Second Defendant Sentenced in Multimillion Dollar Telemarketing Scam Targeting Elderly Victims

An individual who managed a multimillion dollar fraudulent telemarketing scam was sentenced on June 25, 2018, to serve 63 months in prison by a federal judge in Las Vegas, Nevada, the Department of Justice announced.

Michael Rossi, 52, of Las Vegas, was sentenced to 63 months in prison, followed by three years of supervised release.  U.S. District Judge Jennifer A. Dorsey also ordered Rossi to pay $2,785,508.36 in restitution, reflecting the victim losses from the scheme.  

Rossi pleaded guilty in December 2017 to conspiracy to commit mail and wire fraud based on his role in managing a telemarketing operation that defrauded thousands of victims, many of whom were elderly, out of millions of dollars.  Co-defendant, Glen Burke, 58, of Las Vegas, was sentenced on March 12 to 87 months in prison.  

“This case demonstrates the Department of Justice’s commitment to prosecuting scammers who defraud elderly Americans,” said Acting Assistant Attorney General Chad A. Readler of the Justice Department’s Civil Division. “We will continue to take every step possible to prosecute perpetrators of elder fraud scams and deliver justice for victims.”

“Seniors and caregivers should be alert to and mindful of these types of scams. Criminals who prey on and steal from seniors will face prosecution and be brought to justice,” said U.S. Attorney Dayle Elieson for the District of Nevada. “If someone believes they or someone they know is a victim of elder fraud, they should report it to the FTC at 1-877-FTC-HELP. The Department of Justice provides a variety of resources relating to elder fraud victimization through its Office of Victims of Crime, which can be reached at www.ovc.gov.”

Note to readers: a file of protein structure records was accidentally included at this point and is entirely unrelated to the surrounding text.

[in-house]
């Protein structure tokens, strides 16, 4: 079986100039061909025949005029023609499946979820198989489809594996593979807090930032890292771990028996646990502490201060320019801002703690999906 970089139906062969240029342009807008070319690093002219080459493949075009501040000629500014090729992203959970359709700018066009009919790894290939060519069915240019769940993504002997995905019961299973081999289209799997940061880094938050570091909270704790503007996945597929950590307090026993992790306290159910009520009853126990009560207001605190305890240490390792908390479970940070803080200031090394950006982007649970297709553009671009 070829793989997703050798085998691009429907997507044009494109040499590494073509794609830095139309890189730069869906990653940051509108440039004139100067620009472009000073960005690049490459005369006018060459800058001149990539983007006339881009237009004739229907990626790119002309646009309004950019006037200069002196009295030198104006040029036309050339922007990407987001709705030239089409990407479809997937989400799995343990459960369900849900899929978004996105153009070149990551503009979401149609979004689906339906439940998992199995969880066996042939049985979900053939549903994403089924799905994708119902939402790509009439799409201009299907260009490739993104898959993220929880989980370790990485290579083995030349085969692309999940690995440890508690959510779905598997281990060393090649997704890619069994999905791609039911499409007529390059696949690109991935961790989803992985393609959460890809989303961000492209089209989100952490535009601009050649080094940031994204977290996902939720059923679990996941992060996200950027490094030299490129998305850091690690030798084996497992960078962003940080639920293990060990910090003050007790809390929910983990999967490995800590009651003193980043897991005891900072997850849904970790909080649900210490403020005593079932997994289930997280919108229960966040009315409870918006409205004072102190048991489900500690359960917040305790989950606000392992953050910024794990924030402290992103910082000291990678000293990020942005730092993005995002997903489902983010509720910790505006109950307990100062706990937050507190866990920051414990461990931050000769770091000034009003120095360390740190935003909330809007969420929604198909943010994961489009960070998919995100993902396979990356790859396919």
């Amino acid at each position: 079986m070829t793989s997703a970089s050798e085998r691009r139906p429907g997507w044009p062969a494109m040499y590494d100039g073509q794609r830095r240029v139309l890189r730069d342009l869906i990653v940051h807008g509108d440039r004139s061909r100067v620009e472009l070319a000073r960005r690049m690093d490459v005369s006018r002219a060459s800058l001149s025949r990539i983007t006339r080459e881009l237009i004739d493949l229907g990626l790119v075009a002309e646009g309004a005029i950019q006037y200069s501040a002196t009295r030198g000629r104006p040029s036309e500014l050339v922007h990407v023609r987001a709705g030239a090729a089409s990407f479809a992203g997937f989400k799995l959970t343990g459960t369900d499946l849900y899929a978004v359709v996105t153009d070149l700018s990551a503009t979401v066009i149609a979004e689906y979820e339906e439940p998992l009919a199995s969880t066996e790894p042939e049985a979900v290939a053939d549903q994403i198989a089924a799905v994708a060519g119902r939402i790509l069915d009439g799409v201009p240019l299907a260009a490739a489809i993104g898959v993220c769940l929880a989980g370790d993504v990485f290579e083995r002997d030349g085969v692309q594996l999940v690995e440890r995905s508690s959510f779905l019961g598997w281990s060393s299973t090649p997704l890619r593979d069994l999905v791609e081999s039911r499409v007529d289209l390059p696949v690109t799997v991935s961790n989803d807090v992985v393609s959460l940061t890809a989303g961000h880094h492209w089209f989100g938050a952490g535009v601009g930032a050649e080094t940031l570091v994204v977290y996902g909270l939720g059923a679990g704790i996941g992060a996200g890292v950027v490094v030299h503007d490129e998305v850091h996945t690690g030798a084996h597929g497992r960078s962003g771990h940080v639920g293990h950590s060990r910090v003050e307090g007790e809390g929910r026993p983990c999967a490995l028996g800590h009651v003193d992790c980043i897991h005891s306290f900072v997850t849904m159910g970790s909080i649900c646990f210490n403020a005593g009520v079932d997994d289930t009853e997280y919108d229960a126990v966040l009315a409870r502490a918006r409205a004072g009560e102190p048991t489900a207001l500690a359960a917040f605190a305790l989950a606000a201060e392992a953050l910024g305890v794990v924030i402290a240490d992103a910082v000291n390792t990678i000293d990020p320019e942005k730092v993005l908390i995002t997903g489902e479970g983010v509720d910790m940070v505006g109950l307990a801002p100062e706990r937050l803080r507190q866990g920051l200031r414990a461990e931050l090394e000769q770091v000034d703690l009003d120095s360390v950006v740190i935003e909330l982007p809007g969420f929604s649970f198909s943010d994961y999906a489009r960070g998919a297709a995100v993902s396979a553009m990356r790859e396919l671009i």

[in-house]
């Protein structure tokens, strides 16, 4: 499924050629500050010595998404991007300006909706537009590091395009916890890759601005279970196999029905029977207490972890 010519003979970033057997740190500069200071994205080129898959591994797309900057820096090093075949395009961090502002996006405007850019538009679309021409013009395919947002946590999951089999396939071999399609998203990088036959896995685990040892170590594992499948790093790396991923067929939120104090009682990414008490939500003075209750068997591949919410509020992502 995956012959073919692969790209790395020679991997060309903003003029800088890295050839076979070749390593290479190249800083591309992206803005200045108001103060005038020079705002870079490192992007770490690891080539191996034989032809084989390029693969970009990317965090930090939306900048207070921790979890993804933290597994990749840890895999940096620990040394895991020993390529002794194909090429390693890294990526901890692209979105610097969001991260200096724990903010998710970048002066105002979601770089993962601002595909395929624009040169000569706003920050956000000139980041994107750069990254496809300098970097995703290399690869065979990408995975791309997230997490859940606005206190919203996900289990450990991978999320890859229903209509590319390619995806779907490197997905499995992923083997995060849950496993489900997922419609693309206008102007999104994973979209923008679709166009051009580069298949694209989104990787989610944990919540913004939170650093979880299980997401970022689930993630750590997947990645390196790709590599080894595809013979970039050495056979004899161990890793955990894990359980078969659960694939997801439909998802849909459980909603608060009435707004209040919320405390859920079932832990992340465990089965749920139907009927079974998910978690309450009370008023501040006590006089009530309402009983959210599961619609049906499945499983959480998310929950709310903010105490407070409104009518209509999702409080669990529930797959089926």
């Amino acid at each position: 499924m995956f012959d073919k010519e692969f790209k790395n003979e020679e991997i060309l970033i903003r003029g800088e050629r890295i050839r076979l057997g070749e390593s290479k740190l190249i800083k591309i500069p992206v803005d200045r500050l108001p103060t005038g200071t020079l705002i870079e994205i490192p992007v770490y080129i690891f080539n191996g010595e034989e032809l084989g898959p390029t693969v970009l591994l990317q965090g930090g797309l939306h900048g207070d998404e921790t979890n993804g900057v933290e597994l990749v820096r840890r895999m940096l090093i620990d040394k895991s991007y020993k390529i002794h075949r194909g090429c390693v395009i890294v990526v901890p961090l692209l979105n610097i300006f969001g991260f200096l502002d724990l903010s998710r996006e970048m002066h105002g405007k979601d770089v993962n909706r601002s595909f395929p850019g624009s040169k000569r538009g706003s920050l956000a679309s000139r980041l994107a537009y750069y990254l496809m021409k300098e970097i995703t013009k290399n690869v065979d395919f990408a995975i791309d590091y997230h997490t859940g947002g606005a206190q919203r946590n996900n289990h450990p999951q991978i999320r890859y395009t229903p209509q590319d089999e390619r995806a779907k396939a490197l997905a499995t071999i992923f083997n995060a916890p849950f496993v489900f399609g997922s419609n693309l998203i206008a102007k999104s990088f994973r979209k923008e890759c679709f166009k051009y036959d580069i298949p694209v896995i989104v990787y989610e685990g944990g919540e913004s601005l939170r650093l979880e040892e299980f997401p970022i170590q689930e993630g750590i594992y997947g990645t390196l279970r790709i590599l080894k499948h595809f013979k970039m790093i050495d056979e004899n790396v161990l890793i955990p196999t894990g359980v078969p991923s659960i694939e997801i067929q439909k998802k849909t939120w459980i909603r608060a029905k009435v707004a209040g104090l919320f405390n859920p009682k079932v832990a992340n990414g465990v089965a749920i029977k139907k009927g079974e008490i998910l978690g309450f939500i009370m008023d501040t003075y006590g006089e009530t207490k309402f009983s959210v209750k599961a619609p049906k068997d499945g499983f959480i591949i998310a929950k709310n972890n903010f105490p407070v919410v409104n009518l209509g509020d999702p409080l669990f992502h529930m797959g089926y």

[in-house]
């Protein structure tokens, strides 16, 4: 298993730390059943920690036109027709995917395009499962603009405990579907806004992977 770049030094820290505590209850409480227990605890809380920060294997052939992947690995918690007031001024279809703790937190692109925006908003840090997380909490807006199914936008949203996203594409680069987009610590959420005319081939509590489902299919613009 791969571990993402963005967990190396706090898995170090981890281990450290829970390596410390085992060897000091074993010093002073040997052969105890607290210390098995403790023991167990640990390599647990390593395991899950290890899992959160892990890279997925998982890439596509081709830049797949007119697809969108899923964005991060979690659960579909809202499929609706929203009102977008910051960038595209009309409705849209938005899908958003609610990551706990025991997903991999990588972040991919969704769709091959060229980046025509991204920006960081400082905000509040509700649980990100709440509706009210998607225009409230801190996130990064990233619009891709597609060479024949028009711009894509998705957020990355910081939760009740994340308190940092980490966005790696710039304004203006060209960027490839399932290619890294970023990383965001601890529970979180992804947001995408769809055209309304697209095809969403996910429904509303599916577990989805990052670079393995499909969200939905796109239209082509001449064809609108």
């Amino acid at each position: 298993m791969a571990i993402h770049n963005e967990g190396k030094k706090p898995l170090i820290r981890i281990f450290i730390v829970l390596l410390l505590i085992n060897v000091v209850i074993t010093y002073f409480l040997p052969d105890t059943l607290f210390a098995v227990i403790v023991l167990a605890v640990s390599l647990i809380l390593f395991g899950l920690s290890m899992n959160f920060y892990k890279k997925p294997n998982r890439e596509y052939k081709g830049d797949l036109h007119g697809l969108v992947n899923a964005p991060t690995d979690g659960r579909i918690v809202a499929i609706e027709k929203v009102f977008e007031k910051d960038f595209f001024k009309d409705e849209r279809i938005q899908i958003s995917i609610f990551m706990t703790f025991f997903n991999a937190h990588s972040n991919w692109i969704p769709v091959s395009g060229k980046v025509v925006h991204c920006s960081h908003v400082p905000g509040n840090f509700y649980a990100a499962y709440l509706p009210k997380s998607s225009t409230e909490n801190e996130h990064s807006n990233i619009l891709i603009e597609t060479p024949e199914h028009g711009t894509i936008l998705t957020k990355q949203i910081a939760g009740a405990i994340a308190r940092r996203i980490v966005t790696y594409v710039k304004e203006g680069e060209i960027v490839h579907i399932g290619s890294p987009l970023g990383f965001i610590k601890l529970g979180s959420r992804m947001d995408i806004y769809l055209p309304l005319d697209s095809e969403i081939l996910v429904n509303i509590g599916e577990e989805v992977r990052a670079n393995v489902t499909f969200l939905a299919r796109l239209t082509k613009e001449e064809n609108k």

According to documents filed in court, Rossi managed the fraudulent telemarketing operation for Burke, who controlled the operation.  Telemarketers working for Burke and Rossi falsely told victims that they had won one of five valuable prizes: a Chevy Camaro; a Boston Whaler boat; a diamond-and-sapphire bracelet; $3,000 cash; or a cruise that could be exchanged for $2,300. To claim the prize, consumers were told to pay hundreds, or in some cases thousands, of dollars. Once they paid, victims received a nearly worthless piece of costume jewelry or nothing at all. 

Individuals who made an initial payment were sometimes called again, and misled into believing they had won an even better prize, in a process called “loading” or “reloading,” which could be repeated multiple times. This caused victims to lose thousands of dollars.

This article by the Department of Justice was distributed by the Personal Finance Syndication Network.